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Romps, Tots and Boffins: The Strange Language of News by Robert Hutton (2013) 135 p.
I do closed captions for evening new bulletins. That’s my dead-end day job, and it largely entails sub-editing the absolutely atrocious scripts filed by journalists around the world, who – despite presumably having graduated not just high school but university – will still spell engine as “enjyn” and other such horrors. (Australian and Canadian journalists are far worse than the British.)
Apart from the frankly bewildering spelling errors, the more subtle thing that nags away at you is how dreadfully cliche and predictable the language of “journalese” is, whether it’s in broadcast or print. Victims always “maintain a dignified silence” in court; political meetings are always “crisis talks” which take place “behind closed doors;” scandal-gripped public figures are always “beleaguered” or “embattled.” I spend all day immersed in it, but anybody who regularly reads newspapers or watches evening bulletins will have absorbed far more of this odd dialect than they realise. Robert Hutton, a proud hack at Bloomberg, took it upon himself to compile a glossary of it which is now collected in this amusing volume. Some highlights:
designer clothes – as opposed to a sack with holes torn in it.
expenses paid– for some reason, when they hear the word ‘expenses,’ journalists assume fraud must be involved. Psychologists might be able to explain why this should be.
flat-screen colour TV – or a ‘TV,’ as they’re now known.
going forward – the reporter, possibly half-asleep, has copied out too much of the press release.
lethal cocktail – there were two drugs in their system, you say?
named locally – the cops aren’t saying who it was, but fortunately everyone in the pub knew.
smoke-filled rooms – where cosy consensuses are reached. This has survived the smoking ban.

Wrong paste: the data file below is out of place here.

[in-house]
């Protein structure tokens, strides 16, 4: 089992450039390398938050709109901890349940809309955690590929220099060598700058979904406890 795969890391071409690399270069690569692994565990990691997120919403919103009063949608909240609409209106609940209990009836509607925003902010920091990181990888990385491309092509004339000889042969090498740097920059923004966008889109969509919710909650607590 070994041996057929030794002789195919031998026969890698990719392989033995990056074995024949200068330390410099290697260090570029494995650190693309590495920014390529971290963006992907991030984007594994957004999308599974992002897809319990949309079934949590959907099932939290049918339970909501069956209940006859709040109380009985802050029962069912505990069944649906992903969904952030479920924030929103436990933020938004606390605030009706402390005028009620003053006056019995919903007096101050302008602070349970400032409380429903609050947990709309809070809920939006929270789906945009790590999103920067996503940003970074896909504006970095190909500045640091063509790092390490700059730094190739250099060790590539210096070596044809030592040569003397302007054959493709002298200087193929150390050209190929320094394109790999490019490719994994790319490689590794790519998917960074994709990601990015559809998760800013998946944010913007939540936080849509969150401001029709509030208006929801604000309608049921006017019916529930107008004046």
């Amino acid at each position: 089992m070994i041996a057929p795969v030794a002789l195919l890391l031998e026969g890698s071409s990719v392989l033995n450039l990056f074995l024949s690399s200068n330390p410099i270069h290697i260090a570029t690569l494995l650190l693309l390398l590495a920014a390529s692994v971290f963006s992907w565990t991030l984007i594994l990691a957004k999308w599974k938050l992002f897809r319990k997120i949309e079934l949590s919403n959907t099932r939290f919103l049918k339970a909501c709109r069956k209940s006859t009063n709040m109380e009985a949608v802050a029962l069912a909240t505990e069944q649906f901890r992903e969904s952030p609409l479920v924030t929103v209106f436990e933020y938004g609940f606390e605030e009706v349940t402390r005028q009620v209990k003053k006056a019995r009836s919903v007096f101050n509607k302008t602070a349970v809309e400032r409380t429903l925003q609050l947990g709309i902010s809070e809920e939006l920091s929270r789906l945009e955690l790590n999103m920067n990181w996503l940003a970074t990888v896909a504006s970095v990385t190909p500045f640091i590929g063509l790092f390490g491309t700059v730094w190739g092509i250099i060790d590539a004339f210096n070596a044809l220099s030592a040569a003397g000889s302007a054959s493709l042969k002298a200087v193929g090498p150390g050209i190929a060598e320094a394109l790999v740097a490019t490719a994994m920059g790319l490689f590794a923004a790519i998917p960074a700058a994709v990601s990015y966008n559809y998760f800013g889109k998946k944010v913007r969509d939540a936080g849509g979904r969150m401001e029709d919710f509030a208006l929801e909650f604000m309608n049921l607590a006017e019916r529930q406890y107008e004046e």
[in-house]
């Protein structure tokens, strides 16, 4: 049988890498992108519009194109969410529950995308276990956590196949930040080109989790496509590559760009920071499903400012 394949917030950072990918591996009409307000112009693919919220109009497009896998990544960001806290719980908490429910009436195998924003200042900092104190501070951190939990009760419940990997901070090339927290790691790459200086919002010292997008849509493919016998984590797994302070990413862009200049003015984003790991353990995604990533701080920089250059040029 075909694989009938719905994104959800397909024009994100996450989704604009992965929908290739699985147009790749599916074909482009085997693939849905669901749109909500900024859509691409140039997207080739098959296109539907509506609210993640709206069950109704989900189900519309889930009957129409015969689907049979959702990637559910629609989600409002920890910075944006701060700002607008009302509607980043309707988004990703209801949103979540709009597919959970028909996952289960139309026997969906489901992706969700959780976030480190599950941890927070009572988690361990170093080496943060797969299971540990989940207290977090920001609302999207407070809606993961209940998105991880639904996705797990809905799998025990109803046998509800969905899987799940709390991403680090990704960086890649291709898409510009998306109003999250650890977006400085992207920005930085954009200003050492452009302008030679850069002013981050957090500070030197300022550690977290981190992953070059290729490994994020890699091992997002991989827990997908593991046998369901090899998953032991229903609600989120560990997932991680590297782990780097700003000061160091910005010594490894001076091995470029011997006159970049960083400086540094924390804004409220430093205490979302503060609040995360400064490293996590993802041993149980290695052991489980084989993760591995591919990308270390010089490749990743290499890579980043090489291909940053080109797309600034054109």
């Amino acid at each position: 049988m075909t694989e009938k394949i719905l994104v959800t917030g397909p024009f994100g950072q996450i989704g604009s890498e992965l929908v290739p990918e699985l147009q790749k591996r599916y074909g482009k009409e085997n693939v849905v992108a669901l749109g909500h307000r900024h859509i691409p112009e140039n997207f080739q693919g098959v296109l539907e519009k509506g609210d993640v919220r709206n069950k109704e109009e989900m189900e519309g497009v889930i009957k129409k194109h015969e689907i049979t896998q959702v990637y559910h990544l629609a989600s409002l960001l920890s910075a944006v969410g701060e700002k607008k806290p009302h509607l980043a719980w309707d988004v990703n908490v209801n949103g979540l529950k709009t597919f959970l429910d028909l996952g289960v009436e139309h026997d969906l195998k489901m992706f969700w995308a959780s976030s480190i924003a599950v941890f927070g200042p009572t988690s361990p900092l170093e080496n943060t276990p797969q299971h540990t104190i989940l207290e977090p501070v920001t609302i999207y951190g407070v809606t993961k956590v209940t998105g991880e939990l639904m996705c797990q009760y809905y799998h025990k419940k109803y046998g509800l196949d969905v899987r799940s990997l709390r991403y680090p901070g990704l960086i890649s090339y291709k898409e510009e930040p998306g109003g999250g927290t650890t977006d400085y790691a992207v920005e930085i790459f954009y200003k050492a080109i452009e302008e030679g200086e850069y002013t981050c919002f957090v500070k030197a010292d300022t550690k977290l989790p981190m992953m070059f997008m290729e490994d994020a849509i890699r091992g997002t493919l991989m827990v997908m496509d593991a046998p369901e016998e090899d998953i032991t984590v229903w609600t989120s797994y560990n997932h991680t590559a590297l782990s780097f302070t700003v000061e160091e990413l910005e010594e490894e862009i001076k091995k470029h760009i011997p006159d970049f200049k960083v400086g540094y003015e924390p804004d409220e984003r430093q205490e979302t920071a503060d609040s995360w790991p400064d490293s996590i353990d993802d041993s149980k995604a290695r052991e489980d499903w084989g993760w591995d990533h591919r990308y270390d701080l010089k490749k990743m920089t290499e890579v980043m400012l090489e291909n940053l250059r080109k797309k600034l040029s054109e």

I can’t say this would be gripping stuff to somebody who doesn’t either work in the industry or follow the news closely, but I found it quite a brief and entertaining read. Journalese is so pervasive that you don’t really notice it for what it is, and I’m pleased that Hutton has managed to comprehensively compile and articulate something that thousands of us have probably felt only as a vague, nagging sense of irritation.
Small Gods by Terry Pratchett (1991) 400 p.
Discworld #13 (Stand-alone)
This is widely regarded as one of Pratchett’s finest novels, certainly in the early days of the Discworld series. It’s a standalone – possibly the most complete standalone in the series, taking place far from Ankh-Morpork or Lancre, with only a brief cameo appearance by the Librarian and of course Death. Pratchett takes us to the vast desert kingdom of Omnia, a religious autocracy built around worship of the god Om. On the Discworld, as we’ve already learned, belief can create reality – and so gods in turn are reliant on their believers for their continued existence. Om’s problem is that people no longer believe in him as a god per se, but rather in the institution of the church. Shrunk down into the humble body of a tortoise and with his omnipotence vanished, Om finds he has only one true believer left: the naive young novice Brutha, working in the gardens of the Church’s great Citadel. Om clings to Brutha like a drowning man to a life raft, well aware that if Brutha’s belief wavers then his own existence will be imperilled, as he tries to figure out how to make the people of Omnia properly believe again.
Brutha, meanwhile, has been recruited for a special mission by one of the Church’s deacons for of his eidetic memory. Accompanying Vorbis, Pratchett’s latest Machiavellian villain of iron-cast belief, Brutha thus sets out on the journey of a lifetime to Omnia’s neighbour Ephebe, with none of his retinue suspecting their god is riding along in Brutha’s backpack.
This is a case where I really have to differ from public opinion. I remembered very little of Small Gods, and I’ve learnt on this rereading project that this usually means the book didn’t make much of an impact on me the first time around and won’t the second. The best explanation I can come to for why Small Gods doesn’t engage me is because I’m not religious, I wasn’t raised religious, and I live in probably one of the most irreligious countries in the Western world. Being an agnostic or an atheist doesn’t mean you don’t have to cope with religion’s impact on society, but in Australia it has very little effect on me compared to if I were an atheist in, say, Alabama. I just don’t find Pratchett’s ruminations on religious belief as engaging as those on racism or politics or sexism or any number of other things.
As I said, it’s one of Pratchett’s most beloved books, and apparently he received plenty of approving letters from believers and non-believers alike, praising his depiction of faith, belief, and the critical differences between organised religion and a personal relationship with God. I can believe all that, and I can appreciate why so many others love it. It just didn’t strike much of a chord with me personally, and I find myself with very little to say about it.
Next up, we’re back to the witches of Lancre with Lords and Ladies.